by Mike Phay
A common refrain drifting through conversations during the holiday season is the casual, “Are you ready for Christmas?” By which we generally mean, “Do you have all of the presents bought and wrapped, all of the decorations hung, all of the food bought, and all of the other to-dos crossed off your list?”
The question betrays our understanding of needing to be prepared for something. But what?
Most often we assume that we are to be ready for that magical moment of Christmas morning when we gather around our evergreen altar and distribute gifts to our loved ones.
But perhaps you are one who regularly asks the question, “Is this what it’s really all about? Is this what we’ve been preparing for?” Your gut is telling you this misses the mark.
CHRISTMAS BEGINS AT AN ALTAR
Thankfully, the Scriptures give us a clue as to how God wants us to prepare for Christmas. We need to look no further than the beginning of the Christmas story, which doesn’t begin where we would think. We presume the opening act to be a Jewish man carefully accompanying his donkey-riding, full-term fiancee through a snowstorm to the Little Town of Bethlehem.
But the Christmas story actually begins about fifteen months earlier with an elderly, childless couple—not a couple waiting for the arrival of a baby, but a couple defined by waiting for a child and welcoming none (see Luke 1:5-25).
Zechariah and his wife Elizabeth are descendants of Aaron, the first Jewish High Priest, and are described as “righteous before God, walking blamelessly in all the commandments and statutes of the Lord” (Luke 1:6). As a priest, Zechariah served regularly at the temple, a responsibility he’s fulfilling when an angel suddenly appears to him.
The location of this angelic appearance does not happen by chance. Gabriel could have appeared to him at home, while he was working in the field, or during a long journey. However, God intentionally chose to reveal his plan to Zechariah while he was in the temple, at the altar. God intentionally brought his first Christmas announcement in the place of worship, alerting us that this is ultimately a story about worship.
WE HAVE WORSHIP PROBLEMS
Israel had a long history of cluttered altars. The people had often abandoned the God who had redeemed them and made them his own special people. Such a great beginning makes it all the more tragic when their story consistently turns toward rebellion, rejection, and idolatry. They regularly turned their back on God and literally cluttered their altars with idols and false gods (e.g. 2 Chron. 33:4-5). They habitually adulterated their worship and kept God at bay by filling their lives and altars with other things.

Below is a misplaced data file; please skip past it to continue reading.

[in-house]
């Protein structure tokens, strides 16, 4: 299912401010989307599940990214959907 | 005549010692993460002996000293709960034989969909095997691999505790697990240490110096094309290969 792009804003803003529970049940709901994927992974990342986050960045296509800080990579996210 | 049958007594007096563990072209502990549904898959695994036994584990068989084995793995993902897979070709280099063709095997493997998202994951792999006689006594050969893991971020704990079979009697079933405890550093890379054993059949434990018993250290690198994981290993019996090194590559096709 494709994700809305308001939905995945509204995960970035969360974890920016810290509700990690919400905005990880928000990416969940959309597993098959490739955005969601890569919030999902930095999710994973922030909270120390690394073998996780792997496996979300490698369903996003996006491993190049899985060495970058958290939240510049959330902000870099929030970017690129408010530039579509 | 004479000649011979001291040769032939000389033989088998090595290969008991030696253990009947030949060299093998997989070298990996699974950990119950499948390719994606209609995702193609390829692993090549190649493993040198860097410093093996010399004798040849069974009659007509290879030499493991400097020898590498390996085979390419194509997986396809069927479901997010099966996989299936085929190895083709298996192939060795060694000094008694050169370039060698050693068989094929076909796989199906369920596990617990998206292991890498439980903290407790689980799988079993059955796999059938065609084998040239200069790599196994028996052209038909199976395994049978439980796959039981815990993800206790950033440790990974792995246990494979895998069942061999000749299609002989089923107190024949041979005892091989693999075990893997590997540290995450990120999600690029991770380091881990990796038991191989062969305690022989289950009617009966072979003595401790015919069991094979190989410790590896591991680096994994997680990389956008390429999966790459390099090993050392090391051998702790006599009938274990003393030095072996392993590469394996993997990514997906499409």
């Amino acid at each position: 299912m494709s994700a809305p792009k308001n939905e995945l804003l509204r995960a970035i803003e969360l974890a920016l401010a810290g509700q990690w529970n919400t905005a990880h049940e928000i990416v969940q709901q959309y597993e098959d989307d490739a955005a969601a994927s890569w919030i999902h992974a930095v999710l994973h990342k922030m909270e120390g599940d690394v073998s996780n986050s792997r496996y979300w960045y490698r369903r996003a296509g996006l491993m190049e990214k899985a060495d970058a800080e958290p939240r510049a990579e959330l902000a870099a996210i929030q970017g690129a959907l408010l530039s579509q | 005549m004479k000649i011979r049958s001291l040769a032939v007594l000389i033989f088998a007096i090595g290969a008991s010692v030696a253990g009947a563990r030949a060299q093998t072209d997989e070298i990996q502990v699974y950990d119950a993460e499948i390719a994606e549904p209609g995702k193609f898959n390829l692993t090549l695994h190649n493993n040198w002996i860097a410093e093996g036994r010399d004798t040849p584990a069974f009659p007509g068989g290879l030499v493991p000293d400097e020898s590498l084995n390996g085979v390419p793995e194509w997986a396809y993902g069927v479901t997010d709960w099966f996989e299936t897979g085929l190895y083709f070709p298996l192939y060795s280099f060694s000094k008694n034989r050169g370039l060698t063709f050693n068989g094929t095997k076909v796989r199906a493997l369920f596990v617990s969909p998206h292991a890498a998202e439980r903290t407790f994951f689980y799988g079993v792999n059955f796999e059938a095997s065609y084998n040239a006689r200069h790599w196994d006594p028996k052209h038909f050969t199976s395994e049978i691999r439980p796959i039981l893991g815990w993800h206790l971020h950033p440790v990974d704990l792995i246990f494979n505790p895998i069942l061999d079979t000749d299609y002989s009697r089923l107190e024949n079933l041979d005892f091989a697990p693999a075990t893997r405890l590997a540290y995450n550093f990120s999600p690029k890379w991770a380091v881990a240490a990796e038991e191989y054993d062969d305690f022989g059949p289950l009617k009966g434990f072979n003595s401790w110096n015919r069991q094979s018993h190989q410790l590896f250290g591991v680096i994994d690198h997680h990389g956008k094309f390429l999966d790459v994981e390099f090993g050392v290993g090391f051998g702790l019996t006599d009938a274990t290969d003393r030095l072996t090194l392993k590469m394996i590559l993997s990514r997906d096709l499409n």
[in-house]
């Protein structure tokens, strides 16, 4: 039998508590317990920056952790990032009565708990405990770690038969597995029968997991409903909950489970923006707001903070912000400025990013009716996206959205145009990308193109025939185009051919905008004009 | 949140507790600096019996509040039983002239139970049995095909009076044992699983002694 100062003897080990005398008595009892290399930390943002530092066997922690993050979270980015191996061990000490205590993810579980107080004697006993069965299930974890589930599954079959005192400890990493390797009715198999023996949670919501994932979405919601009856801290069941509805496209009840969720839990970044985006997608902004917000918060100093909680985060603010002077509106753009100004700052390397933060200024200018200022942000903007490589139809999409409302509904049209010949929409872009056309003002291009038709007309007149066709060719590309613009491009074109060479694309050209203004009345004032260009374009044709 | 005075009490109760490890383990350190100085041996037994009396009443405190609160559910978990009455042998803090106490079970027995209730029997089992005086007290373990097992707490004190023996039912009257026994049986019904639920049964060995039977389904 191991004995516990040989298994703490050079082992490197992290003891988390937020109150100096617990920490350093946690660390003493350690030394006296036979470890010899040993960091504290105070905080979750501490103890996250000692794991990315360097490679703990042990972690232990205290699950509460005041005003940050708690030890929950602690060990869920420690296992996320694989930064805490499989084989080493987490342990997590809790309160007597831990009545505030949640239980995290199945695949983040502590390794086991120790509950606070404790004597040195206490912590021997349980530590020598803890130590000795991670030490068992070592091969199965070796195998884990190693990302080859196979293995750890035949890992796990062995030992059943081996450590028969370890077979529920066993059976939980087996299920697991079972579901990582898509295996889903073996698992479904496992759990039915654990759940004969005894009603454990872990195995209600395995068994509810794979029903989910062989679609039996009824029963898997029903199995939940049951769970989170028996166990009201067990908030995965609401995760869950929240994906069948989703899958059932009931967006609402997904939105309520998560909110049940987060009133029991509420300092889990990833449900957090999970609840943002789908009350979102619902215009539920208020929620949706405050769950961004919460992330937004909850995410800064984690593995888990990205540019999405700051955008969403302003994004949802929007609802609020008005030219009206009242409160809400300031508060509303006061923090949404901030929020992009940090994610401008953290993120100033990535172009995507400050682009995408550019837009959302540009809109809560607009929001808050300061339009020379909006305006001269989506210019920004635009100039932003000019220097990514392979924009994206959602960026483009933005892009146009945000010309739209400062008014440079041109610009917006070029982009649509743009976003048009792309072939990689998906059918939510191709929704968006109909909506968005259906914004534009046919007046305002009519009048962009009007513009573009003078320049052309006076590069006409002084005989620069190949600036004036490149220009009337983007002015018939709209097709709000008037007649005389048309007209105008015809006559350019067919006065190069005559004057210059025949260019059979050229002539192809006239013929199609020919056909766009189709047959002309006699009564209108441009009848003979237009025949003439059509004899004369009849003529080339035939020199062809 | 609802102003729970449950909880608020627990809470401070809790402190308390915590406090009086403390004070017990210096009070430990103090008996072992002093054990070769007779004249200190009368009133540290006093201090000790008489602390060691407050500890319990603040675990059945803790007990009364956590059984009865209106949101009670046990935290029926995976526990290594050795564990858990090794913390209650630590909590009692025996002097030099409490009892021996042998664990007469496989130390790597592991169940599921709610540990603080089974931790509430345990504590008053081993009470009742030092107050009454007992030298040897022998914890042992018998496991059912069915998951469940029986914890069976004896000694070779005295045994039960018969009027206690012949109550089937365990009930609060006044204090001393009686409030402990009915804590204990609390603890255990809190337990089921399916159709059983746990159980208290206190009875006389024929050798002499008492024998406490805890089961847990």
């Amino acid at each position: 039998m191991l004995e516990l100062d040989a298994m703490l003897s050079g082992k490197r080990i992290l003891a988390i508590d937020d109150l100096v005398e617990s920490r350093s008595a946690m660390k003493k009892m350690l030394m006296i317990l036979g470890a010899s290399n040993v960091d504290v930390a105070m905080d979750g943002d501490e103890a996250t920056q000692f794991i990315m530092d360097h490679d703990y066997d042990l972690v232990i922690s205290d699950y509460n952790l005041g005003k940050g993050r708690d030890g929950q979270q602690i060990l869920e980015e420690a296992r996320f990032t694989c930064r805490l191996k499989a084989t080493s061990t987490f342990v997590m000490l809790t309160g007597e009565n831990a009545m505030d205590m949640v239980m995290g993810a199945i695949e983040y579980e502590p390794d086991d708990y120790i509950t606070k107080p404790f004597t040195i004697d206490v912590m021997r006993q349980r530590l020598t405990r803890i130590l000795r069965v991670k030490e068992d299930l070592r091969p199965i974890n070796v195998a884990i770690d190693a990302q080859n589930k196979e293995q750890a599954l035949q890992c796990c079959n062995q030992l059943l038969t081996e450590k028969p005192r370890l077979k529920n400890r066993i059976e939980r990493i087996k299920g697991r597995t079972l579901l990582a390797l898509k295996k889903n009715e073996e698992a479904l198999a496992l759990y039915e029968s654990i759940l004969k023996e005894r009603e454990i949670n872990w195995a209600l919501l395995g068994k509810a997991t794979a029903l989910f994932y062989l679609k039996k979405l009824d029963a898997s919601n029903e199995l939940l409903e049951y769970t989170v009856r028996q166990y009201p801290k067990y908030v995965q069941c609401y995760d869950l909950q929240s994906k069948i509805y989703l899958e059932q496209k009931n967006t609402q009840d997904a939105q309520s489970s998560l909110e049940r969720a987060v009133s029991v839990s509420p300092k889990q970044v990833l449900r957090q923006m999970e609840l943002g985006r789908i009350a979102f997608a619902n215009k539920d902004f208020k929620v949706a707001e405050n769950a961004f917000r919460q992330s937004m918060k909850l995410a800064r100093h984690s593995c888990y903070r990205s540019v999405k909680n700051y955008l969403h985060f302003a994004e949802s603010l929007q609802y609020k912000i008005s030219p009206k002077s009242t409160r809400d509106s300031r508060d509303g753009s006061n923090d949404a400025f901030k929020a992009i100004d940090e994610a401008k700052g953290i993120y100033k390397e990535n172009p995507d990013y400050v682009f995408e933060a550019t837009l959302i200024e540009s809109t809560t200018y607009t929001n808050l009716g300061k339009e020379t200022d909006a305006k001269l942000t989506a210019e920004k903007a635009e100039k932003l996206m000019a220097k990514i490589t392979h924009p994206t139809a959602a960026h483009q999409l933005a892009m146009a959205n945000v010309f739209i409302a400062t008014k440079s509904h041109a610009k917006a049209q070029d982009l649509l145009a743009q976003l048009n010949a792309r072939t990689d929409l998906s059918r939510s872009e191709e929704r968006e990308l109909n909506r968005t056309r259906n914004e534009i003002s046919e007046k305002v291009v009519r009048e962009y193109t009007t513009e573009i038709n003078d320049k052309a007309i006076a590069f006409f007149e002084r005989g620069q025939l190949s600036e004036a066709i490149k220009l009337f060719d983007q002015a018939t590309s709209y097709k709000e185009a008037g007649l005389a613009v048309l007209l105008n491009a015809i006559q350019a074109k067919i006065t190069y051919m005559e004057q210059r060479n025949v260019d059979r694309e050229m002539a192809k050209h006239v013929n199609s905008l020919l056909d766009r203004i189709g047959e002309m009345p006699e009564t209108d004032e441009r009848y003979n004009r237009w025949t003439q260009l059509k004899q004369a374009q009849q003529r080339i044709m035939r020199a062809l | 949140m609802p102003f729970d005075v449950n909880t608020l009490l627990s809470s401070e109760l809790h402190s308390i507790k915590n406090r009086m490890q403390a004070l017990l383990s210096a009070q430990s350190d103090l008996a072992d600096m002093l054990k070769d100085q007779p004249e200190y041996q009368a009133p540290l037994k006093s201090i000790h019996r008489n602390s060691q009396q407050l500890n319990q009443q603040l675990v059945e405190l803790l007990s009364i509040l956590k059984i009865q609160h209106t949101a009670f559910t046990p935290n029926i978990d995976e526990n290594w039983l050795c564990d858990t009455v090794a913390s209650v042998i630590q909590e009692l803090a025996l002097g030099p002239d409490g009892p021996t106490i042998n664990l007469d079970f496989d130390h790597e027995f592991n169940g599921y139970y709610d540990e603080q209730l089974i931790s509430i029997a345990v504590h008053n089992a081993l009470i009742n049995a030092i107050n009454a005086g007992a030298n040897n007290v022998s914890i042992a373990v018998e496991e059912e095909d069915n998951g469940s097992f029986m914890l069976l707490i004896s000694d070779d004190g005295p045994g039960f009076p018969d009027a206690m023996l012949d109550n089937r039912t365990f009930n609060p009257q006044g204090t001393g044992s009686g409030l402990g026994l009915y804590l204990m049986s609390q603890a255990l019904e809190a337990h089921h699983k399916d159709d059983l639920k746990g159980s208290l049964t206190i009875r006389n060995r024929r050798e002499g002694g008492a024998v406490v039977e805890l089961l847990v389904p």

When Zechariah the priest entered the temple to burn incense, he was, essentially, leading the nation in worship (Luke 1:10) and representing them before God. And even though he is described as righteous and blameless, he is part of a people who have constantly been mired in their own idolatry, confusion, and waywardness. They are turned away from God, in conflict with each other, ignorant of God’s ways, and walking in disobedience.
Israel’s worship problem is the context of the angel Gabriel’s announcement.
Like the Israelites of old, we too have a worship problem. And Jesus has come to solve it. Thus the angel Gabriel’s announcement to Zechariah, declaring the work that his future son, John (the Baptist) will accomplish:
“And he will turn many of the children of Israel to the Lord their God, and he will go before him in the spirit and power of Elijah, to turn the hearts of the fathers to the children, and the disobedient to the wisdom of the just, to make ready for the Lord a people prepared” (Luke 1:16-17).
John’s job description was to go before Jesus and bring about a threefold turning. The first turning was repentance, turning “many of the children of Israel to the Lord their God,” away from the idols that clutter their altars. The second turning was reconciliation, turning “the hearts of fathers to their children.” When God makes people right with himself, he also does the work of making them right with one another. The third turning was transformation, turning “the disobedient to the wisdom of the just.” The Bible regularly juxtaposes the wise and the foolish. The wise are just, righteous, and obedient, while the foolish are unjust, wicked, and disobedient. God is in the business of making foolish men wise, and disobedient men just (See Jer. 31:33-4; 32:36-41; Ezek. 36:26-27).